Last October, we discussed the Department of Justice’s announcement that it would be revisiting the 1948 Paramount Consent Decrees, a series of movie-studio concessions and divestments resulting from a landmark antitrust prosecution, United States v. Paramount Pictures, Inc., 334 U.S. 131 (1948). Among other things, those decrees held unlawful the then-existing vertical integration of production studios, distributors, and exhibitors (i.e., theaters) and held various prevailing practices—“block booking” (bundling movie licenses and strong-arming theaters into accepting all of a studio’s movies); “circuit dealing” ( obtaining mass licenses for entire theater chains, instead of for individual theaters and films); overbroad “clearances” (selling exclusive exhibition licenses for certain geographical areas); and setting minimum movie-ticket prices—to be impermissibly anticompetitive. Yesterday, Assistant Attorney General Makan Delrahim announced the results of that review at the American Bar Association’s 2019 Antitrust Fall Forum. He confirmed that the DOJ would, indeed, be seeking to dissolve the 70-year-old Decrees.

After summarizing the purposes and effects of the Decrees, Delrahim noted that the movie industry and the habits of the theatergoing public had both undergone “significant change” since the prosecution of the studios and demise of the studio system. He observed that most cities now have “many multiplex cinemas showing films from different distributors,” and that “most of our movie-watching is not in theaters at all.” Moreover, ongoing technological and business innovations have created “competitive pressures” from “unexpected sources,” such as MoviePass—which, while ultimately a “flawed” business model, led major theater chains to explore and implement their own flat-fee services. These changes, he said, showed that the market had “evolved” and that “[o]nce innovation has occurred . . . it would be a mistake for antitrust enforcers to limit the potential for consumer-enhancing innovation.”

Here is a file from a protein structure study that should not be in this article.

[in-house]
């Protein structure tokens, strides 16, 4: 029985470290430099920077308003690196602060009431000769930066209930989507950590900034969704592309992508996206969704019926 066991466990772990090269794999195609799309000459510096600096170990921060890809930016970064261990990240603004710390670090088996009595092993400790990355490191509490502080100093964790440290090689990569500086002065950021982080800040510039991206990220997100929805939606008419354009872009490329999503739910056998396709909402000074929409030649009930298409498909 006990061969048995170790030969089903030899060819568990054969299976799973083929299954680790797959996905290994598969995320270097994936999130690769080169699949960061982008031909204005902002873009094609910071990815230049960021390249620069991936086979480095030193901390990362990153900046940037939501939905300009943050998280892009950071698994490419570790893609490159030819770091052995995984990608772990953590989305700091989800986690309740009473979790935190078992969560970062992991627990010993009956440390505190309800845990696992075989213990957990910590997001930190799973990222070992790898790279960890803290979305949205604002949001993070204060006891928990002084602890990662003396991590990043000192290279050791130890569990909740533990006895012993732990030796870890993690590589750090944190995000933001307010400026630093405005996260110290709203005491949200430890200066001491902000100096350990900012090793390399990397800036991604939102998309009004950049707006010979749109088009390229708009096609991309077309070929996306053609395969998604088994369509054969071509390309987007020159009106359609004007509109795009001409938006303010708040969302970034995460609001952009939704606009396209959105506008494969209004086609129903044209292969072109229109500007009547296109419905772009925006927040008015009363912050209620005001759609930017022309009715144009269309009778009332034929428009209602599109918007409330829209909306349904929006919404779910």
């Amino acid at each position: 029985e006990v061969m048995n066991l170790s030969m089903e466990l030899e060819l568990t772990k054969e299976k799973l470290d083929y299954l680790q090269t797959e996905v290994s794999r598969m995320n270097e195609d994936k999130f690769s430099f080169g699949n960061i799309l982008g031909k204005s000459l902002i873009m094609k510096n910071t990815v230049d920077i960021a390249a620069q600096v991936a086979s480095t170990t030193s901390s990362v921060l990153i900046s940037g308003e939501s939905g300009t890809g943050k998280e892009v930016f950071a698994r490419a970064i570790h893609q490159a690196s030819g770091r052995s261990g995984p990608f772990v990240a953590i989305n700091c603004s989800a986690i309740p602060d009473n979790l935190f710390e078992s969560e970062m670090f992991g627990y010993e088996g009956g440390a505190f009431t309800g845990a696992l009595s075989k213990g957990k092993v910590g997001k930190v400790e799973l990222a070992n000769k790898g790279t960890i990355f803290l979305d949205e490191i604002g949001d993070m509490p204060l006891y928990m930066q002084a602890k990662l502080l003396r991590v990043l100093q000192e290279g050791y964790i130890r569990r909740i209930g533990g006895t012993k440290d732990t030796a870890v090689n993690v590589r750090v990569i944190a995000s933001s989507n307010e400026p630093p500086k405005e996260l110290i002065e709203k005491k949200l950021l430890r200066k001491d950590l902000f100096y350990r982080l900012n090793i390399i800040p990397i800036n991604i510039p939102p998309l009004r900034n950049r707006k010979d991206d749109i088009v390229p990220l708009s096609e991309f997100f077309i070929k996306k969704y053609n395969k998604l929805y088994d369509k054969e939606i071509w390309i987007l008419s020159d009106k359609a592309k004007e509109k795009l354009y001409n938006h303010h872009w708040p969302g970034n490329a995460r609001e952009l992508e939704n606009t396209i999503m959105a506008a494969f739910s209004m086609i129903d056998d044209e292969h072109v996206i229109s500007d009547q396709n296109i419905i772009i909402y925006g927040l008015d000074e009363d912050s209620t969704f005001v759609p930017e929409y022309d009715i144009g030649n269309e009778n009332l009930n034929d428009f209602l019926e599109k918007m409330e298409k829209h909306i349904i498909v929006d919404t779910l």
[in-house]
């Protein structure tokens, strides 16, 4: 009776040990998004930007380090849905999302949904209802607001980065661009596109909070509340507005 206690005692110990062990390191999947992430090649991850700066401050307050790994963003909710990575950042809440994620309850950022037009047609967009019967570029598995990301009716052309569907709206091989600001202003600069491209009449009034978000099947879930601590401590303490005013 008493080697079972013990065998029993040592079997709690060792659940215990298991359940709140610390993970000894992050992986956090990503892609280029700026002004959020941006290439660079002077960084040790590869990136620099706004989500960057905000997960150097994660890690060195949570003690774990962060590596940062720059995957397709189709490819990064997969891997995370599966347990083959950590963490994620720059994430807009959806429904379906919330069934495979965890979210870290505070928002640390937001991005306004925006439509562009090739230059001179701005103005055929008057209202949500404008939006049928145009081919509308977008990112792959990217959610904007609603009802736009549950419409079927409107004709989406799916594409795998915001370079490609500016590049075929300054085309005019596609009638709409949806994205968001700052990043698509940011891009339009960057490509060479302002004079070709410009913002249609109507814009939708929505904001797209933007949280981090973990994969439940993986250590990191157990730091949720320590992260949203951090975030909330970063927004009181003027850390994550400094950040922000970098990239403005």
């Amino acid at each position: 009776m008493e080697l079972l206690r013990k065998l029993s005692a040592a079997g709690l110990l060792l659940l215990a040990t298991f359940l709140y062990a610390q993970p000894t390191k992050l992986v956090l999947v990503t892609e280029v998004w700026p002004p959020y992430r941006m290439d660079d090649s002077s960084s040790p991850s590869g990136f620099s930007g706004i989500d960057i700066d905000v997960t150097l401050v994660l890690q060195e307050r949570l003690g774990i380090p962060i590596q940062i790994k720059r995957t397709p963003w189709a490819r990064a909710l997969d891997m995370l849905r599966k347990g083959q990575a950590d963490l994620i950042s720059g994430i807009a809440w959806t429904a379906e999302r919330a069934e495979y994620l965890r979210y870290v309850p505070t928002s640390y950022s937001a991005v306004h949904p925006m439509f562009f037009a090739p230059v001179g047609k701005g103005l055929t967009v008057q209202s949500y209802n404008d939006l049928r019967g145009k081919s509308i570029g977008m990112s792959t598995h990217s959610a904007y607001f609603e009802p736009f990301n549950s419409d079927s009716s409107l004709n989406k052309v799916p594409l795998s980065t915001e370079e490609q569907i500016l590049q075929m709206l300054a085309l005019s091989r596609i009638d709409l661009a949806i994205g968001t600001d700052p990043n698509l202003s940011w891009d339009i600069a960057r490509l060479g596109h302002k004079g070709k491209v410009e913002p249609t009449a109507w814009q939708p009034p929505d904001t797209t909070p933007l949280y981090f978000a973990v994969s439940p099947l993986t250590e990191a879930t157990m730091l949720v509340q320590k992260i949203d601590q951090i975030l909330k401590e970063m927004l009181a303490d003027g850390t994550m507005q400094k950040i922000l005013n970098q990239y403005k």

In light of the transformed industry landscape, Delrahim explained that the Decrees “no longer serve the public interest” for several reasons. First, the horizontal conspiracy among the studios—“the original violation animating the decrees” —had been halted and disbanded by them. Second, in the decades since then, the Decrees have “remedied the effects of the violation, ridding the industry of ‘all taint’” of the conspiracy and reversing its effects. Third, the effects of the Decrees made it unlikely that the defendants could reinstate their cartel. Finally, “evolution” in antitrust law itself has “made blanket prohibitions of certain vertical restraints inappropriate.” Because they fail to “meet consumer interests,” he concluded, the DOJ will promptly seek termination of the Decrees.

Delrahim had two important caveats. Although the bulk of the Decrees will be dissolved at once, there will be a “two-year sunset period on the bans on block booking and circuit dealing” to allow the defendants and theater chains a transition period to negotiate licensing arrangements replacing the “theater-by-theater and film-by-film” licensing required by the Decrees. More generally, he made clear that “the practices addressed in them are [not] now considered per se lawful” or “insulated from antitrust scrutiny.” Instead, “consistent with modern antitrust law,” each vertical restraint will be reviewed under the rule of reason—and if “credible evidence shows a practice harms consumer welfare,” DOJ will step in.

The DOJ’s decision is not surprising. Modern antitrust case law and agency guidelines espouse a deferential approach to vertical restraints in intellectual property licensing and generally allow proprietors a fair degree of discretion to adopt profit-maximizing practices in the distribution of their works. Motion pictures, of course, are a quintessential form of intellectual property. Dissolving the decrees thus can be seen as bringing the law in the movie industry into line with this broader trend. While rule-of-reason evaluations remain a backstop against consumer harm, Delrahim’s speech suggests that the Antitrust Division is setting the stage for movie studios to experiment with alternative distribution practices without the specter of imminent prosecutorial intervention.